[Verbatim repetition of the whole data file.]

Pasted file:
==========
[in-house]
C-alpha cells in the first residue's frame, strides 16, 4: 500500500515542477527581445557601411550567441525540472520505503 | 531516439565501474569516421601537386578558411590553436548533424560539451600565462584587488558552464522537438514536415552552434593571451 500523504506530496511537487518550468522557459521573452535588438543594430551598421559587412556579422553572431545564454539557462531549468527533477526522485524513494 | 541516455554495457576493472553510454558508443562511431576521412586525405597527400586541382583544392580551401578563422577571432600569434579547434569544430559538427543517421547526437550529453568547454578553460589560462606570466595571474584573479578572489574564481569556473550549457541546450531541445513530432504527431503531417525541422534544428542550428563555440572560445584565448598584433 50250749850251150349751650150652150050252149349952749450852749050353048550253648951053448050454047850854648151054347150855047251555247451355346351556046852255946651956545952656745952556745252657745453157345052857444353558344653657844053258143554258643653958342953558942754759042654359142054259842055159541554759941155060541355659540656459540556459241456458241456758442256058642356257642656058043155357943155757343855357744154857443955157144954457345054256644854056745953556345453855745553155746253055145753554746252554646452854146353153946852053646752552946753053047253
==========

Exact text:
[in-house]
C-alpha cells in the first residue's frame, strides 16, 4: 500500500515542477527581445557601411550567441525540472520505503 | 531516439565501474569516421601537386578558411590553436548533424560539451600565462584587488558552464522537438514536415552552434593571451 500523504506530496511537487518550468522557459521573452535588438543594430551598421559587412556579422553572431545564454539557462531549468527533477526522485524513494 | 541516455554495457576493472553510454558508443562511431576521412586525405597527400586541382583544392580551401578563422577571432600569434579547434569544430559538427543517421547526437550529453568547454578553460589560462606570466595571474584573479578572489574564481569556473550549457541546450531541445513530432504527431503531417525541422534544428542550428563555440572560445584565448598584433 50250749850251150349751650150652150050252149349952749450852749050353048550253648951053448050454047850854648151054347150855047251555247451355346351556046852255946651956545952656745952556745252657745453157345052857444353558344653657844053258143554258643653958342953558942754759042654359142054259842055159541554759941155060541355659540656459540556459241456458241456758442256058642356257642656058043155357943155757343855357744154857443955157144954457345054256644854056745953556345453855745553155746253055145753554746252554646452854146353153946852053646752552946753053047253